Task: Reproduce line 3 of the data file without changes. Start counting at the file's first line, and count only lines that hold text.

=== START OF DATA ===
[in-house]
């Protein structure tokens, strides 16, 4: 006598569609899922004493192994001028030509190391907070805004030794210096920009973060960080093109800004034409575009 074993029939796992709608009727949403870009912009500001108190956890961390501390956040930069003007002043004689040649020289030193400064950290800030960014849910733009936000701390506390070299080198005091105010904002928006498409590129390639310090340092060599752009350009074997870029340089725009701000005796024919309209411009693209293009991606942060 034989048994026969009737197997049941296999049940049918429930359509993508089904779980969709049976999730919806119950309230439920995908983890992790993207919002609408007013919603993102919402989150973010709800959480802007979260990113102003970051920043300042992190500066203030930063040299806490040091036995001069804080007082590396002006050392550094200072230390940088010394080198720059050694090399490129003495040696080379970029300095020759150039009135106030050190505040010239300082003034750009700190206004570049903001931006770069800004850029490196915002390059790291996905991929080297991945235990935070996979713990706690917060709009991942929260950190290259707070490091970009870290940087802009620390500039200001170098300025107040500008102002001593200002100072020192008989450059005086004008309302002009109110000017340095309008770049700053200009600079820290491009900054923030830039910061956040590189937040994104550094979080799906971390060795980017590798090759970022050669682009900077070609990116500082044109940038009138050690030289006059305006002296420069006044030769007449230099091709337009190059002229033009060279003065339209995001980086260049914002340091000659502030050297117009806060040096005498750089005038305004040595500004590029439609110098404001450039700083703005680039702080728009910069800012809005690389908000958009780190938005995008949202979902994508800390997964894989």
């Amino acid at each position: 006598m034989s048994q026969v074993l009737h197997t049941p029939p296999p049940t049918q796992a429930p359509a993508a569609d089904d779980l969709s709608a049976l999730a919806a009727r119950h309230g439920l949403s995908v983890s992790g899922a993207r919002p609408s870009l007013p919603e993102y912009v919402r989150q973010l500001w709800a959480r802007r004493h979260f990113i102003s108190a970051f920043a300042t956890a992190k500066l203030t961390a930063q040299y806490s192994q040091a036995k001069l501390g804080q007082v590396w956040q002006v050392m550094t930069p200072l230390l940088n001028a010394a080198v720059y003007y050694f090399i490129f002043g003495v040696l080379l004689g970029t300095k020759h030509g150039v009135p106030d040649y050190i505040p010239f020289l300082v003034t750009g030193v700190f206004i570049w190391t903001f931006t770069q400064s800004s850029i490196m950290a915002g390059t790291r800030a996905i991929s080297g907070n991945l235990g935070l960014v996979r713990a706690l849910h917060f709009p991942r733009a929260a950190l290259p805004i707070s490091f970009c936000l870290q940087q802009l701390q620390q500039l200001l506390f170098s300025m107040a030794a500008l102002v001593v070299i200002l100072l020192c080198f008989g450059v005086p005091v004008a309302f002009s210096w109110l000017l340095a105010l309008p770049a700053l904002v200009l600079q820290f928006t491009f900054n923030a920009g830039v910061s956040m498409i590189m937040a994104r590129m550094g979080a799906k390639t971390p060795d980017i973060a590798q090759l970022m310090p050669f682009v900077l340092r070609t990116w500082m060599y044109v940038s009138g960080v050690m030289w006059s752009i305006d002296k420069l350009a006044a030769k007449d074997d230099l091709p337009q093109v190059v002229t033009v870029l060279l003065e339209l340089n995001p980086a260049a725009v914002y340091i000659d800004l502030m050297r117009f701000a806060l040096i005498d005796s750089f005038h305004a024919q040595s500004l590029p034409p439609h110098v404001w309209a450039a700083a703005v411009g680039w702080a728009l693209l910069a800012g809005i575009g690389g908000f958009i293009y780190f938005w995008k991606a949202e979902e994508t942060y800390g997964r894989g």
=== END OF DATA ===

């Amino acid at each position: 006598m034989s048994q026969v074993l009737h197997t049941p029939p296999p049940t049918q796992a429930p359509a993508a569609d089904d779980l969709s709608a049976l999730a919806a009727r119950h309230g439920l949403s995908v983890s992790g899922a993207r919002p609408s870009l007013p919603e993102y912009v919402r989150q973010l500001w709800a959480r802007r004493h979260f990113i102003s108190a970051f920043a300042t956890a992190k500066l203030t961390a930063q040299y806490s192994q040091a036995k001069l501390g804080q007082v590396w956040q002006v050392m550094t930069p200072l230390l940088n001028a010394a080198v720059y003007y050694f090399i490129f002043g003495v040696l080379l004689g970029t300095k020759h030509g150039v009135p106030d040649y050190i505040p010239f020289l300082v003034t750009g030193v700190f206004i570049w190391t903001f931006t770069q400064s800004s850029i490196m950290a915002g390059t790291r800030a996905i991929s080297g907070n991945l235990g935070l960014v996979r713990a706690l849910h917060f709009p991942r733009a929260a950190l290259p805004i707070s490091f970009c936000l870290q940087q802009l701390q620390q500039l200001l506390f170098s300025m107040a030794a500008l102002v001593v070299i200002l100072l020192c080198f008989g450059v005086p005091v004008a309302f002009s210096w109110l000017l340095a105010l309008p770049a700053l904002v200009l600079q820290f928006t491009f900054n923030a920009g830039v910061s956040m498409i590189m937040a994104r590129m550094g979080a799906k390639t971390p060795d980017i973060a590798q090759l970022m310090p050669f682009v900077l340092r070609t990116w500082m060599y044109v940038s009138g960080v050690m030289w006059s752009i305006d002296k420069l350009a006044a030769k007449d074997d230099l091709p337009q093109v190059v002229t033009v870029l060279l003065e339209l340089n995001p980086a260049a725009v914002y340091i000659d800004l502030m050297r117009f701000a806060l040096i005498d005796s750089f005038h305004a024919q040595s500004l590029p034409p439609h110098v404001w309209a450039a700083a703005v411009g680039w702080a728009l693209l910069a800012g809005i575009g690389g908000f958009i293009y780190f938005w995008k991606a949202e979902e994508t942060y800390g997964r894989g």